Introduction to Blue Light Blocking Glasses
For quite some time now, I have been struggling with falling asleep.
Once I am asleep there usually aren’t too many issues. Sure, I wake up a few times during the night, maybe toss or turn a little bit. But who doesn’t?
Sleep has always been a fairly big deal for me and it has been getting progressively better. I started to implement some basic tips about getting better sleep, some higher-level sleep hacks for my room and even tried out different sleep positions to help out. Whilst these tips definitely helped my overall sleep quality, the one recurring pain that I still had was falling asleep. No matter what I tried, I would lay awake for half an hour, an hour and sometimes longer before I would eventually drift off.
As I tend to do with these things, I started to a little bit of digging. It didn’t take me long to discover the problems of blue light exposure before bed and how it might have been negatively interfering with my circadian rhythm. In particular, blue light suppresses the production of melatonin (the ‘sleep hormone’), making the body and mind more active than they should be at night.
I realised that I was almost always looking at blue light-emitting screens just before bed. Whether it be my phone, my laptop or the TV. Any and all of these things were messing with my body clock and as a result, my sleep.
So I saw two options: either stop looking at screens altogether for a few hours before bed or find a solution to block the blue-light so I could still use my devices. The first was the preferable option but in let’s-be-real terms, basically impossible. So I picked the second option.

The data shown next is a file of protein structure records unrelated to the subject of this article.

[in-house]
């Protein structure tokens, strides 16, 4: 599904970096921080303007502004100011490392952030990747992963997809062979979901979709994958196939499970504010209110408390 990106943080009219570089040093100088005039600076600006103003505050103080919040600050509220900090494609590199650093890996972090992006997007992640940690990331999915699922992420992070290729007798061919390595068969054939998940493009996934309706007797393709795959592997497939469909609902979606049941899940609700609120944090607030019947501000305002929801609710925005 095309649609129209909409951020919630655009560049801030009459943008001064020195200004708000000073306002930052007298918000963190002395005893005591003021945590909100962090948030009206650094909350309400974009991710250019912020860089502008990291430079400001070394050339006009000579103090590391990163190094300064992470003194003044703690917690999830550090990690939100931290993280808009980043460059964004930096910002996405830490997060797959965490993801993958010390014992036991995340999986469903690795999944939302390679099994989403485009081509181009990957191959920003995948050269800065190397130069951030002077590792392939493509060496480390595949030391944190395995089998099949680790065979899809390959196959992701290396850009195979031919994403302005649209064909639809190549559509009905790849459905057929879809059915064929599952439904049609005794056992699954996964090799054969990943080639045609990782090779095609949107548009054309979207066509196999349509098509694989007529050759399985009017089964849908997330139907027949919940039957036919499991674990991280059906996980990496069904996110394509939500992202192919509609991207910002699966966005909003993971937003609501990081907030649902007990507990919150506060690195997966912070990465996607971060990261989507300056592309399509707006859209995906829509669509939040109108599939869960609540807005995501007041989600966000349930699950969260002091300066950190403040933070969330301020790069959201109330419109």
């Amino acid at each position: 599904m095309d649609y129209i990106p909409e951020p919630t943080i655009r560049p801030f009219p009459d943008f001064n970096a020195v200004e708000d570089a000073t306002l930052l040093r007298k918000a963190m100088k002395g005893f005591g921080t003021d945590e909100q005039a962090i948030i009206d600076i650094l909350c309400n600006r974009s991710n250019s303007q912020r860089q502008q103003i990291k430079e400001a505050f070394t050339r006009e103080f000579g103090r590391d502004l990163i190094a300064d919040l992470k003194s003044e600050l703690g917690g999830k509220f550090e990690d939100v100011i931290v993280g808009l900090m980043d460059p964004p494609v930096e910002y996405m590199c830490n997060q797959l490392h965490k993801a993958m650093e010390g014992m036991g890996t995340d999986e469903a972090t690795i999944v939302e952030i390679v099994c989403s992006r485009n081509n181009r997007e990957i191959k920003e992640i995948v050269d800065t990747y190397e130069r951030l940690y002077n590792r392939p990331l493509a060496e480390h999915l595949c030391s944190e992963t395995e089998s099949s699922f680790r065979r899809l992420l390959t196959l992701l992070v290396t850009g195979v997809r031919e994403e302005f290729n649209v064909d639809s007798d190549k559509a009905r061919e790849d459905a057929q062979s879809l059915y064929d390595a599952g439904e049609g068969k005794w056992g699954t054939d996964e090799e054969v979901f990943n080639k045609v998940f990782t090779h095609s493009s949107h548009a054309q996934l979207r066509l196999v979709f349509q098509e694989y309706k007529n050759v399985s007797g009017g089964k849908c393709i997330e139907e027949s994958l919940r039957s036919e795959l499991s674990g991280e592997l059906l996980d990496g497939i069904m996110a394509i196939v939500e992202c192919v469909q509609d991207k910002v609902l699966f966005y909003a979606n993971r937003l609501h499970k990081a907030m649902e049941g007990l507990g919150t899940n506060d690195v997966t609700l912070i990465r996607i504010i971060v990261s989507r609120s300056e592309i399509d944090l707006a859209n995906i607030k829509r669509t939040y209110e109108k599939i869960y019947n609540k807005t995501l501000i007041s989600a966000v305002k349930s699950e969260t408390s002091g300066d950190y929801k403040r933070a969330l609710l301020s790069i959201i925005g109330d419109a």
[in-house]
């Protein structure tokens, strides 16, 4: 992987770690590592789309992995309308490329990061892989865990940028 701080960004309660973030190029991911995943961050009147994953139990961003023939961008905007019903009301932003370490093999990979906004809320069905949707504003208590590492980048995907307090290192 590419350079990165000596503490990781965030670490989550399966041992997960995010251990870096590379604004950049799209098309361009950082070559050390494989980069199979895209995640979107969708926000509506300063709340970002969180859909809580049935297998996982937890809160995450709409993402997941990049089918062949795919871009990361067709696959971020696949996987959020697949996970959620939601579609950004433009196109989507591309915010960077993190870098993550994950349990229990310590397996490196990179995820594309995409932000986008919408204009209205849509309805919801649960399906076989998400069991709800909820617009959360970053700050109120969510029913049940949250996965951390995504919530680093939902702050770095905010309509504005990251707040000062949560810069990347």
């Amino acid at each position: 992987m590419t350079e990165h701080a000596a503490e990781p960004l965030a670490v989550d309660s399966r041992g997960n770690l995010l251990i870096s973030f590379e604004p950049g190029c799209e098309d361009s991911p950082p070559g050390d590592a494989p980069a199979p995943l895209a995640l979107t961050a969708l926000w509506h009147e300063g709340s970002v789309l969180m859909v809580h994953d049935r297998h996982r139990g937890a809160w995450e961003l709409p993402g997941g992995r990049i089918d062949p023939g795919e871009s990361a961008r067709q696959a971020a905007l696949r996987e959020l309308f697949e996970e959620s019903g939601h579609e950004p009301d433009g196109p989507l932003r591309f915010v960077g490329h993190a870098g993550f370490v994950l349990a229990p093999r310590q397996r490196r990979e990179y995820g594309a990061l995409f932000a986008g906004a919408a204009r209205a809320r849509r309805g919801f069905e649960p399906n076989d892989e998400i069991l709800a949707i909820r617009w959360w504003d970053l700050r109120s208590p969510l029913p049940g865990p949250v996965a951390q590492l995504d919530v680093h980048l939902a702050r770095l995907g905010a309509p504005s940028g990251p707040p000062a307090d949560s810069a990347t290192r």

And the solution I found was blue light blocking glasses.
The Scientific Literature on the Harmful Effects of Blue Light on Sleep
Although I have briefly touched upon how blue light affects sleep, it is worth consulting some of the extensive scientific literature that is already out there.
There is perhaps no better place to begin than with a short article from the National Sleep Foundation:
The reason that blue light is so problematic is that it has a short wavelength that affects levels of melatonin more than any other wavelength does. Light from fluorescent bulbs and LED lights can produce the same effect. Normally, the pineal gland in the brain begins to release melatonin a couple of hours before bedtime, and melatonin reaches its peak in the middle of the night. When people read on a blue light-emitting device (like a tablet, rather than from a printed book) in the evening, it takes them longer to fall asleep; plus, they tend to have less REM sleep (when dreams occur) and wake up feeling sleepier— even after eight hours of shuteye.
The summary of blue light on The Sleep Council is similar:
Blue light is found in many energy efficient light sources and digital devices. It has a short wavelength that stimulates sensors in the eyes to send signals to your brain’s internal clock – tricking it into thinking its daytime. Blue light is beneficial in daylight hours as it boosts mood, reaction times and concentration.
Light is the most powerful cue for shifting the phase or resetting the time of the circadian clock. In an evening, the blue light that emits from devices (including TVs) suppresses the natural production of melatonin – the hormone you need to feel sleepy – and plays havoc with your body’s circadian rhythms making it harder to fall asleep and stay asleep.